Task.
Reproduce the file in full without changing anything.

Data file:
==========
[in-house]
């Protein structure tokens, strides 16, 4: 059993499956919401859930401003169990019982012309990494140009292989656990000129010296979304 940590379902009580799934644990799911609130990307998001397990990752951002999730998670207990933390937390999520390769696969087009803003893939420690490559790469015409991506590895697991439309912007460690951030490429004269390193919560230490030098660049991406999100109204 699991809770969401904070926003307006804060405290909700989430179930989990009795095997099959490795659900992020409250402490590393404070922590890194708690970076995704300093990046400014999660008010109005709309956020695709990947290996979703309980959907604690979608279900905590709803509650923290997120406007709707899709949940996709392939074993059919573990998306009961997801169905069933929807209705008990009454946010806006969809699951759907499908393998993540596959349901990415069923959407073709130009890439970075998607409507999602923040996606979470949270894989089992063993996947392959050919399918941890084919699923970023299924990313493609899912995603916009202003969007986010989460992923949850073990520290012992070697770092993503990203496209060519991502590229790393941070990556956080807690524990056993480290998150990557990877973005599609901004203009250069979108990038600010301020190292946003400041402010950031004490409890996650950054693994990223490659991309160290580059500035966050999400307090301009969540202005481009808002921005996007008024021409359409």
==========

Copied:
[in-house]
């Protein structure tokens, strides 16, 4: 059993499956919401859930401003169990019982012309990494140009292989656990000129010296979304 940590379902009580799934644990799911609130990307998001397990990752951002999730998670207990933390937390999520390769696969087009803003893939420690490559790469015409991506590895697991439309912007460690951030490429004269390193919560230490030098660049991406999100109204 699991809770969401904070926003307006804060405290909700989430179930989990009795095997099959490795659900992020409250402490590393404070922590890194708690970076995704300093990046400014999660008010109005709309956020695709990947290996979703309980959907604690979608279900905590709803509650923290997120406007709707899709949940996709392939074993059919573990998306009961997801169905069933929807209705008990009454946010806006969809699951759907499908393998993540596959349901990415069923959407073709130009890439970075998607409507999602923040996606979470949270894989089992063993996947392959050919399918941890084919699923970023299924990313493609899912995603916009202003969007986010989460992923949850073990520290012992070697770092993503990203496209060519991502590229790393941070990556956080807690524990056993480290998150990557990877973005599609901004203009250069979108990038600010301020190292946003400041402010950031004490409890996650950054693994990223490659991309160290580059500035966050999400307090301009969540202005481009808002921005996007008024021409359409």